2. The prohibitions of this article shall not apply to the Suffolk County Police Department or the Suffolk County Department of Fire. Rescue, and Emergency Services, or to any other employer hiring for “police officer” and “peace officer” positions, as defined by Criminal Procedure Law 51.20 and 52.10.
  3. The prohibitions in this article shall not apply to any public or private school nor to any public or private service provider of direct services specific to the care or supervision of children, young adults, senior citizens, or the physically or mentally disabled.
  • 528-23. Enforcement.
  • Any person aggrieved by a violation of this article may commence a civil action or proceeding for injunctive relief damages, and other appropriate relief in law or in equity against a person who violates this article. In any such action or proceeding, the court in
  • its discretion, may allow for the party commencing such action or proceeding, if such party prevails, a reasonable attorney’s fee as part of the costs.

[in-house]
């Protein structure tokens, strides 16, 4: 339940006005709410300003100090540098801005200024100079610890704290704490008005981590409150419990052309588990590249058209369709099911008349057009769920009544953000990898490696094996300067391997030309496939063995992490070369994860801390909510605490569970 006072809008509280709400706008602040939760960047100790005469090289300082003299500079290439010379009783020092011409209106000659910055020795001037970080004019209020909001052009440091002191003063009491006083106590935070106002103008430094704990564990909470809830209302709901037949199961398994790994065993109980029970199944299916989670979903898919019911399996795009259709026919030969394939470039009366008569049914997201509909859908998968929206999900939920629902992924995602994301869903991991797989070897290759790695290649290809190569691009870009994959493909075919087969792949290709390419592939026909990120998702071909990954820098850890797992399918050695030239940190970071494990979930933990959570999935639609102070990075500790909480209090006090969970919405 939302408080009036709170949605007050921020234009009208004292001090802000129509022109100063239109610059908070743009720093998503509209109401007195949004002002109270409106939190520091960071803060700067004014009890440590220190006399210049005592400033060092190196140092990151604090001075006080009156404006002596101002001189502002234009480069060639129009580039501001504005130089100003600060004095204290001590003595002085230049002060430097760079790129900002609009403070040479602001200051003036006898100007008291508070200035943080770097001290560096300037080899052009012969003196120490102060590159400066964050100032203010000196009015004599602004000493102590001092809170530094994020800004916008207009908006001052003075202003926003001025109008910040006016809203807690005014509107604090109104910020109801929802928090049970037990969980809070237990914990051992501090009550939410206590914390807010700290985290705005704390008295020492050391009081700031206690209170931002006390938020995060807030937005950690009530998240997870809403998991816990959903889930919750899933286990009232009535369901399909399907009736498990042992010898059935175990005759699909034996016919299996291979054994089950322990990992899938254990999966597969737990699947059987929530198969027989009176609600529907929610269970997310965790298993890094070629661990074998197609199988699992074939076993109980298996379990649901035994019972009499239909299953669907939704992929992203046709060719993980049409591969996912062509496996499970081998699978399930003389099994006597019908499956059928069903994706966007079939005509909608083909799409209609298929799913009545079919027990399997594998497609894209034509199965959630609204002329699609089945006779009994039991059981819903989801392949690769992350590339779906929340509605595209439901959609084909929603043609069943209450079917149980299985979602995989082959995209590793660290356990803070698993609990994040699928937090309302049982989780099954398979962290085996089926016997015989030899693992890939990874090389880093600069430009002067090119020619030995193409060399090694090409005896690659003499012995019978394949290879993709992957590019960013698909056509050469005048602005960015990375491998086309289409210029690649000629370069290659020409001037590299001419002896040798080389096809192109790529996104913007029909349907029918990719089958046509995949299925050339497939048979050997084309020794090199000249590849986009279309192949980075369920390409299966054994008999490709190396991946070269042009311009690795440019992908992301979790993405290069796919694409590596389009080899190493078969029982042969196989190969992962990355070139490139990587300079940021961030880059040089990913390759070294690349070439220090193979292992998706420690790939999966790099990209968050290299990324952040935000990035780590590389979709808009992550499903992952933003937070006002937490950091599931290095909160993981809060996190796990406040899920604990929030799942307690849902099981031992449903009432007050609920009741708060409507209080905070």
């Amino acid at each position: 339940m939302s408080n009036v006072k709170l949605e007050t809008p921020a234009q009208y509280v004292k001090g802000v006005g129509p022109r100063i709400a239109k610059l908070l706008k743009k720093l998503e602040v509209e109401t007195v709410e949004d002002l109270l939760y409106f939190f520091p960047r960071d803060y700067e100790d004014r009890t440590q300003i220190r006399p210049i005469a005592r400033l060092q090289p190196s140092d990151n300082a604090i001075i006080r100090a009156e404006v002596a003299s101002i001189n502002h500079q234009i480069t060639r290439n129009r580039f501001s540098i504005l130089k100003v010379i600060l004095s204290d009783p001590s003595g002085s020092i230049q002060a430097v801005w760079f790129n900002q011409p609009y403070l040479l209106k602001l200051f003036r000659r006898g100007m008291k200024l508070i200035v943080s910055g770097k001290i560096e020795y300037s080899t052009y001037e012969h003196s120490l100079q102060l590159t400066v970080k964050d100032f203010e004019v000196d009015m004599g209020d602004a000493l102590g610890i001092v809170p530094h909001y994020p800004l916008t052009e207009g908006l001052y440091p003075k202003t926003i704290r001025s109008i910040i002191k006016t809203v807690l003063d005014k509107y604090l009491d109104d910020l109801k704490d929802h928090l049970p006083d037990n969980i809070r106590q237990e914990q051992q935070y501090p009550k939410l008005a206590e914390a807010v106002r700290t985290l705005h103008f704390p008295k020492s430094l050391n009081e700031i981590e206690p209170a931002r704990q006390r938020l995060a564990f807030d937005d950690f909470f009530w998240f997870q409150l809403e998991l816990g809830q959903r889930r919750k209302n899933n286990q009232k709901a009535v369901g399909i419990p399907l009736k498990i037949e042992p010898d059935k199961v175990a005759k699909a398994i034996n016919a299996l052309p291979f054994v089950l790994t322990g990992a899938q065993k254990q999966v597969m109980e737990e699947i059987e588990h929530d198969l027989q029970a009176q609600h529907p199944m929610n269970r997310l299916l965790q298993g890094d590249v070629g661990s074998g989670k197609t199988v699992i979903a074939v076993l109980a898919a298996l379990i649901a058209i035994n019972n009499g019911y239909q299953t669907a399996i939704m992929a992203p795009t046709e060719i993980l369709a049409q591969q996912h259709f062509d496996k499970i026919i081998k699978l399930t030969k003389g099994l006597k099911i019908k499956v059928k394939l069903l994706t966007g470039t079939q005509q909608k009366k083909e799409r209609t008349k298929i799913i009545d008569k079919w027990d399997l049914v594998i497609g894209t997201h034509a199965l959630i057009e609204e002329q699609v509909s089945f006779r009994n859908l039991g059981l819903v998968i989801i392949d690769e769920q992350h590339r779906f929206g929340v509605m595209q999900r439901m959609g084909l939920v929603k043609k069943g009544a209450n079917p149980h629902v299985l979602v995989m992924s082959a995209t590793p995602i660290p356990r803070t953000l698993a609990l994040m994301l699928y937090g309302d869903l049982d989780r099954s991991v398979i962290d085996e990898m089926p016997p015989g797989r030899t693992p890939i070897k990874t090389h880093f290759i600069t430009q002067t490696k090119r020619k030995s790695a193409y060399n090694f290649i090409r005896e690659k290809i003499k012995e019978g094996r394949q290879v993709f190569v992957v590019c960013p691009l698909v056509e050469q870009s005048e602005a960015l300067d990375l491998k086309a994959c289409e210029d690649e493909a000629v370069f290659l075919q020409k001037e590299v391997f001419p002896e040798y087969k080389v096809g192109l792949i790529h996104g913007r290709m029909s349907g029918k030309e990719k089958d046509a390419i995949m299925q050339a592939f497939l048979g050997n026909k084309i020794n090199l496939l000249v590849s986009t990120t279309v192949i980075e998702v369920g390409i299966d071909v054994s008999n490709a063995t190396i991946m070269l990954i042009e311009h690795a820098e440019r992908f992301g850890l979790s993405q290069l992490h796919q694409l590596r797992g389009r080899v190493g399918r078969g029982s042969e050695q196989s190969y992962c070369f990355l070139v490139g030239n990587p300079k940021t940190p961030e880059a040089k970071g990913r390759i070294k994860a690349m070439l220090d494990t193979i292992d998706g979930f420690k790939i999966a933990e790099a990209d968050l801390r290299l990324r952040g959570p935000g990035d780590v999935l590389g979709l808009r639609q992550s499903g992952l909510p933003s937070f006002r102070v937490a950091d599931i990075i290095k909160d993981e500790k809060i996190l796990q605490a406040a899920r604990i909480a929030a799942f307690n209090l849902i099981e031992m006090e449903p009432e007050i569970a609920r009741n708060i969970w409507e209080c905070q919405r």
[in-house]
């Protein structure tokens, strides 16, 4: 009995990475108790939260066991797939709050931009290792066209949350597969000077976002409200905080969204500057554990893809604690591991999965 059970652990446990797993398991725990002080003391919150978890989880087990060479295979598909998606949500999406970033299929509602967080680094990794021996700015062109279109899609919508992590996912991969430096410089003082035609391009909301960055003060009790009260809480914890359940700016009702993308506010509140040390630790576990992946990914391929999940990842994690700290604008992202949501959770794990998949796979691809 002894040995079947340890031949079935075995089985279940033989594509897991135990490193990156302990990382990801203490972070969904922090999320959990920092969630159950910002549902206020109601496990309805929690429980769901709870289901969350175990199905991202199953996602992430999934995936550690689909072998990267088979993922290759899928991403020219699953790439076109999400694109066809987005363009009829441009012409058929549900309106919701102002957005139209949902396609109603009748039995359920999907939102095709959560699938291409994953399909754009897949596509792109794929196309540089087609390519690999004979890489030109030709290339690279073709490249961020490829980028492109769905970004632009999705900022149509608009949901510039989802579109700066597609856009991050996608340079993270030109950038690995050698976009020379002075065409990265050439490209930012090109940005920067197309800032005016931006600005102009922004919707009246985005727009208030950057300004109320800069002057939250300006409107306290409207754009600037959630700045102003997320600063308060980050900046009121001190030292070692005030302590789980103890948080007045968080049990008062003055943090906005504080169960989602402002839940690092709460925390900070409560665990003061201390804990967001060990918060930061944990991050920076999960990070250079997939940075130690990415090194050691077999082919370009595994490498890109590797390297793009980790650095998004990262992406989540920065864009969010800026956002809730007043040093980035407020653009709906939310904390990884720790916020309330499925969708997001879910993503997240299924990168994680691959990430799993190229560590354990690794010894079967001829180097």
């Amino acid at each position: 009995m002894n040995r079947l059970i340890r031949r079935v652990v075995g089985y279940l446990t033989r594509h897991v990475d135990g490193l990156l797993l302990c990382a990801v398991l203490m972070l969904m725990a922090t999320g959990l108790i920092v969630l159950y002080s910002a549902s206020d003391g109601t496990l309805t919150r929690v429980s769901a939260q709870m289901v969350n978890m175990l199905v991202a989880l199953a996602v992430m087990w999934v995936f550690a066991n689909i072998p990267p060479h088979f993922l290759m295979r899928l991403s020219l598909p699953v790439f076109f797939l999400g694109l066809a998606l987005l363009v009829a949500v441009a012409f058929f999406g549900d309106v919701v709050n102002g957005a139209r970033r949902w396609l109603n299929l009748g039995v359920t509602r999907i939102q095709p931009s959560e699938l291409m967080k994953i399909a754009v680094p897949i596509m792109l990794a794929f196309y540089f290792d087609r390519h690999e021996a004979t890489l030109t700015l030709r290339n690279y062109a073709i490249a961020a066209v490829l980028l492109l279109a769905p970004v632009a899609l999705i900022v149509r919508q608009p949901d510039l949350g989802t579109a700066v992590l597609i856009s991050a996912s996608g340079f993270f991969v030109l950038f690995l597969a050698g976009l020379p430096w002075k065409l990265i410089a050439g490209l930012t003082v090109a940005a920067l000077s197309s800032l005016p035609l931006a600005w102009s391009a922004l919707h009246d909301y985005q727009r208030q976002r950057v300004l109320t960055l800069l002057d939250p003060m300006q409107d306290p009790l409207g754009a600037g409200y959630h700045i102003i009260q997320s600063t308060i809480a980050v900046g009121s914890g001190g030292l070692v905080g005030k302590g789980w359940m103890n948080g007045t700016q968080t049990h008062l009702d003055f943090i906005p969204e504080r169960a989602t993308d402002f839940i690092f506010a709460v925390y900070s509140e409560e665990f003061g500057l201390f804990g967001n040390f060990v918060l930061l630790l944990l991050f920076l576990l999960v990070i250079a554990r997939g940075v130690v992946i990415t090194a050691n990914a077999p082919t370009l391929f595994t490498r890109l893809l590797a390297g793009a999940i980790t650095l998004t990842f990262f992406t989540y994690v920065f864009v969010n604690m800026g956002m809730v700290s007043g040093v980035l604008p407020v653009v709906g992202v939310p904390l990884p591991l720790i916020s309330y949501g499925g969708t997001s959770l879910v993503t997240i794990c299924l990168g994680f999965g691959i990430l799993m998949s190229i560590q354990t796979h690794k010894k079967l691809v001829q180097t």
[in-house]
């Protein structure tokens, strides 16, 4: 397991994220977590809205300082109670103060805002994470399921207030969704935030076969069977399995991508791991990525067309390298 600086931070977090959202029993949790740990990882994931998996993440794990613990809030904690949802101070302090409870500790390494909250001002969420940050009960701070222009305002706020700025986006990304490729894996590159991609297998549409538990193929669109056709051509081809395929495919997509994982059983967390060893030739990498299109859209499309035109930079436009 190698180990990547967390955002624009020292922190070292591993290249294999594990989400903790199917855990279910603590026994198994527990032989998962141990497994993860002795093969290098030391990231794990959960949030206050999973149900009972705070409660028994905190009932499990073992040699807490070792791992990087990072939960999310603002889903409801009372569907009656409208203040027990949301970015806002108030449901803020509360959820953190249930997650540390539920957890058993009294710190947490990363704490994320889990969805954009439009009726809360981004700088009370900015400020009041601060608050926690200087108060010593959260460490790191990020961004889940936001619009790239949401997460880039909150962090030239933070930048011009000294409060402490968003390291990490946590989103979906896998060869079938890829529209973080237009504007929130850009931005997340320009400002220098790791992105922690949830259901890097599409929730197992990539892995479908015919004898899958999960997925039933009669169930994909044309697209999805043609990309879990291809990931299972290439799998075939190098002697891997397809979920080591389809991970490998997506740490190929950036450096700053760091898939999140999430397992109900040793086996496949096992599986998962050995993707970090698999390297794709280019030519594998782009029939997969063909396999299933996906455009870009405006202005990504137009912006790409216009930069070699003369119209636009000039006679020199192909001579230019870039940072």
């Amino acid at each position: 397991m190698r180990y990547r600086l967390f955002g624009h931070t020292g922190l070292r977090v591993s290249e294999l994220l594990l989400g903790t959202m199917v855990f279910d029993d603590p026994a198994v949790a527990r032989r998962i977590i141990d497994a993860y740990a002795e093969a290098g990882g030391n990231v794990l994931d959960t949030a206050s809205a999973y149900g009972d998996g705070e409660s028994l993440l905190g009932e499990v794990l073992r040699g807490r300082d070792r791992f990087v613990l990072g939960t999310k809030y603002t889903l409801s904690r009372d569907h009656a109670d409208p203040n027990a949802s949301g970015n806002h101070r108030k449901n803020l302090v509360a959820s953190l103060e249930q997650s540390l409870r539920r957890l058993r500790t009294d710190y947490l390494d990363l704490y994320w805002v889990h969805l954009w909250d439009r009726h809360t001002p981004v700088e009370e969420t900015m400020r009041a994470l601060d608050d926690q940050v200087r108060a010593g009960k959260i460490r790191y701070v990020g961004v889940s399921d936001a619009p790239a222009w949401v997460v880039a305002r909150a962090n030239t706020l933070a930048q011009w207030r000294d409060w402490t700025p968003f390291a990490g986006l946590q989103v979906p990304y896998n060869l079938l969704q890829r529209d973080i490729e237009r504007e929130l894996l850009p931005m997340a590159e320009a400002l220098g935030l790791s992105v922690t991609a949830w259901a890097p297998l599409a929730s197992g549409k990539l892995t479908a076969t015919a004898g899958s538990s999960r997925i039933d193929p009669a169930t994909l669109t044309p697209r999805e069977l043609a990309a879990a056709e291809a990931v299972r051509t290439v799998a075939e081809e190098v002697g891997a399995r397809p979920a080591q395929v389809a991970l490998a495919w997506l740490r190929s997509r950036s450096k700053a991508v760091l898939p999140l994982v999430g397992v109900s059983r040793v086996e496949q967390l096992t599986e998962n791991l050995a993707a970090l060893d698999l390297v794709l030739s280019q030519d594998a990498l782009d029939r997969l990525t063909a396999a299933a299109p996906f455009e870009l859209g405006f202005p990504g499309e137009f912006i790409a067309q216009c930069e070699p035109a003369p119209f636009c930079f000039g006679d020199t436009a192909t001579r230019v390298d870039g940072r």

• Any person or organization, whether or not an aggrieved party, may file with the Human Right Commission a complaint alleging violation of this article. Such complaint shall be in writing on a form prescribed by the Director of the Human Right Commission.
  • Upon certification by the Director of the Human Rights Commission that there has been an affirmative finding of probable cause of discriminatory practice, the Director may request the Commission to commence an action against the accused party, in a court of competent jurisdiction, seeking the imposition of civil penalties and damages in conformance with Section 528-14 of this Chapter.
  • Link to Suffolk County, NY Ordinance: Suffolk County, NY Fair Employment Screening

 

The foregoing information is therefore not intended as a substitute for the legal advice of a lawyer knowledgeable of the user’s individual circumstances or to provide legal advice. First Advantage Corporation makes no assurances regarding the accuracy, completeness, currency or utility of the above information. Legislative, regulatory and case law developments regularly impact on general research and this area is evolving rapidly